Chevron Making a Killing with Water in California—But at What Cost?

The Kern River Fields in California are just one area where Big Oil pumps oil in the Golden State. Photo credit: Antandrus / Wikimedia
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The Kern River Fields in California are just one area where Big Oil pumps oil in the Golden State. Photo credit: Antandrus / Wikimedia

The Kern River Fields in California are just one area where Big Oil pumps oil in the Golden State. Photo credit: Antandrus / Wikimedia

The drought in California is bad news for residents, farmers and authorities—but not for Chevron, which is making a killing by selling treated oil-field wastewater to the state. It wouldn’t be the first time Chevron had engaged in shady environmental activity that resulted in a killing, both financially for Chevron and literally, in that case, for some Ecuadorian citizens.

The Chevron water is being sold for irrigation purposes, not personal consumption. That’s because it would likely not be safe to drink the millions of gallons that the oil giant recycles daily. But irrigation water is, of course, intimately involved with agricultural products, Which raises the question: can it be dangerous to consumers, even if it’s not consumed directly?

Toxic Chemicals and Oil Found in Chevron Water

The non-profit group Water Defense tested the wastewater and the results are alarming. The analysis revealed high levels of the potentially dangerous chemicals acetone and methylene chloride.

The water also contained oil, despite assurances that it would be filtered out.

“All these chemicals of concern are flowing in the irrigation canal,” said Water Defense’s chief scientist Scott Smith, in an interview with ThinkProgress. “If you were a gas station and were spilling these kinds of chemicals into the water, you would be shut down and fined.”

With California contemplating expanding the wastewater program to other companies, as reported by the Los Angeles Times, experts warn that the toxic chemicals used in the production of oil may eventually end up in the human food chain.

The Times noted that one of the samples Smith collected in California showed levels of methylene chloride four times higher than those he found in a river contaminated by a a tar sand pipeline spill in Arkansas, an event that resulted in evacuations.

Dirty Water for Irrigation Another Byproduct of Fracking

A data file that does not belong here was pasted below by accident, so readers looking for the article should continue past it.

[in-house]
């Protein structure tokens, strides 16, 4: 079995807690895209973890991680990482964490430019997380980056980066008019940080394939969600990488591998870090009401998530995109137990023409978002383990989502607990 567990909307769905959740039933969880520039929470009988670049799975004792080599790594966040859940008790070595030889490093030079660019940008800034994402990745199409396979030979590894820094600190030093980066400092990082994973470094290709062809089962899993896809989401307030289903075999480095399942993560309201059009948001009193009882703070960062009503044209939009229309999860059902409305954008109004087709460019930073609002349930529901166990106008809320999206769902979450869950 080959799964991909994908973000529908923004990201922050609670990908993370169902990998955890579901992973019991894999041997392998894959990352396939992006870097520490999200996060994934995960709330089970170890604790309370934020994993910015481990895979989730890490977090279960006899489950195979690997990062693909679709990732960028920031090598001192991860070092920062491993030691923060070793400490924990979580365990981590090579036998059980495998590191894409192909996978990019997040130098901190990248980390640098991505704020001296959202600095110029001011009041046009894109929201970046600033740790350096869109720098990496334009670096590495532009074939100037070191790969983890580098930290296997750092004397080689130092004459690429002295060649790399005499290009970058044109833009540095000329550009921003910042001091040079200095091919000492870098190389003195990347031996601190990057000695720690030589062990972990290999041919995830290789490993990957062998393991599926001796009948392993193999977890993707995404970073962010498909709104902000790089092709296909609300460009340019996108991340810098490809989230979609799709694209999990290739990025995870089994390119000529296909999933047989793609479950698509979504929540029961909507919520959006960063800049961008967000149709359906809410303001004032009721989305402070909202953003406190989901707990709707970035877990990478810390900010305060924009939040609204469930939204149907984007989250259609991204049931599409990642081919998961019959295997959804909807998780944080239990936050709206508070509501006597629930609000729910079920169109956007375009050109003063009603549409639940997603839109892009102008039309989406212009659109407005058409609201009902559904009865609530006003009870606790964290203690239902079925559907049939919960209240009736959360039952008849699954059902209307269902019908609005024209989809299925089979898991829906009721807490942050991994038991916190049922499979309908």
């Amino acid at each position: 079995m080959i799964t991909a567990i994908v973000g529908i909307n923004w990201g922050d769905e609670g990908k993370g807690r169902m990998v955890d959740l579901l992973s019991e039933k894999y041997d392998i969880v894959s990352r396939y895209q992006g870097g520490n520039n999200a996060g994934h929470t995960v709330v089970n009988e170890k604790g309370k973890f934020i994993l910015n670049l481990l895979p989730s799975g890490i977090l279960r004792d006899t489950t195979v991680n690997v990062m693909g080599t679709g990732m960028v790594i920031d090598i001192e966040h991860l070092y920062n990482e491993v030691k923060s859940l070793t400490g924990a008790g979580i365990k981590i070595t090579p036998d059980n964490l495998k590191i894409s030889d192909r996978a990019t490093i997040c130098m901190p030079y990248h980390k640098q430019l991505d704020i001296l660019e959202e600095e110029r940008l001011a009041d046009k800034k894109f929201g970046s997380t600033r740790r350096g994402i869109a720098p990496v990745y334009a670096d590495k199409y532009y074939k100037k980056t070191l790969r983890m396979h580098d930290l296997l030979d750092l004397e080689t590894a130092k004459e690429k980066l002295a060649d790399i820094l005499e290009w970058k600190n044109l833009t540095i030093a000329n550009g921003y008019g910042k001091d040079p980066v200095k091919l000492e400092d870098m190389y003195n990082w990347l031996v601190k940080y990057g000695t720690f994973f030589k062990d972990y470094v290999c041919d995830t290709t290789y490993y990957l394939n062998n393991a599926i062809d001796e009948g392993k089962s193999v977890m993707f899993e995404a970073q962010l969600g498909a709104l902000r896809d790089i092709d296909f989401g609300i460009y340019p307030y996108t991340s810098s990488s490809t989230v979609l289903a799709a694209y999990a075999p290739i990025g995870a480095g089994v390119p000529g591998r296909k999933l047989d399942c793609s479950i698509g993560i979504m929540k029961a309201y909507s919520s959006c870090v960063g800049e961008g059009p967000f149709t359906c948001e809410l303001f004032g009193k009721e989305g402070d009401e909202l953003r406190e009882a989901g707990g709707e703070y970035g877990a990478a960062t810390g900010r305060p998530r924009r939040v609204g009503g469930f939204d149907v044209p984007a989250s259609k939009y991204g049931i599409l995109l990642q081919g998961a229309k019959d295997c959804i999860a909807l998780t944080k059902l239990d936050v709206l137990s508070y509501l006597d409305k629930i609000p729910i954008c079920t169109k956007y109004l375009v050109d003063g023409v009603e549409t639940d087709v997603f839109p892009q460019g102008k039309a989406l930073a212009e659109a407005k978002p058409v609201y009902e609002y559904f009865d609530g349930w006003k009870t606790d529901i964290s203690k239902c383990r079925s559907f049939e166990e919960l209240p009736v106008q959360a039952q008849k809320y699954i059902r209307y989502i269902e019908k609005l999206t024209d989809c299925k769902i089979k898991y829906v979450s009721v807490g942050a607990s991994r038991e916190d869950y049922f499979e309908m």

Right now, it’s anybody’s guess whether the crops being irrigated with the oil-field wastewater are already contaminated. This is because, as the Times reported, wastewater testing has been very limited. While the cocktail of chemicals used in oil production, especially fracking, keeps growing, the government’s testing technology has not kept pace.

Officially, California authorities are praising the Chevron arrangement as a win for a state suffering a years-long drought. At the same time, government officials are stepping up efforts to find out exactly which chemicals are being used in oil production—chemicals that might already be finding their way into the fields and orchards of California’s agricultural heartland.

Is California’s agricultural heartland in danger of irreparable contamination? Photo credit: Malcolm Carlaw / Flickr

Is California’s agricultural heartland in danger of irreparable contamination? Photo credit: Malcolm Carlaw / Flickr

Halliburton Loophole Remains Open

California can expect no help from Washington to bring transparency to the oil industry. Earlier this year, for example, the Senate voted to keep the so-called “Halliburton loophole” open. That legislation specifically prevents the federal Environmental Protection Agency (EPA) from regulating fracking or requiring permits for companies to engage in the controversial oil extraction method.

California, however, has instituted its own fracking disclosure rules that companies have to comply with by June 15. This should give the state a better idea of exactly what chemicals are being introduced to its irrigated fields by the wastewater it is buying from Chevron.

For useful context on Big Oil’s past water practices–including the industry’s lies, cover-up and ultimate defeat in a historic Mississippi federal court case involving highly toxic radioactive substances—see the memoir Crude Justice by plaintiffs’ environmental attorney Stuart Smith.

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0 responses to “Chevron Making a Killing with Water in California—But at What Cost?”

  1. dyannne says:

    We, the people, are now at the mercy of the most greedy,evil nincompoops in the history of the earth. They poison us in every way they can to make a dollar. And there is no mercy. Sad.Sad.Sad.

  2. JoanneCorey says:

    Fossil fuel production wastewater should never be used on the surface. California and every other state should ban it. Period.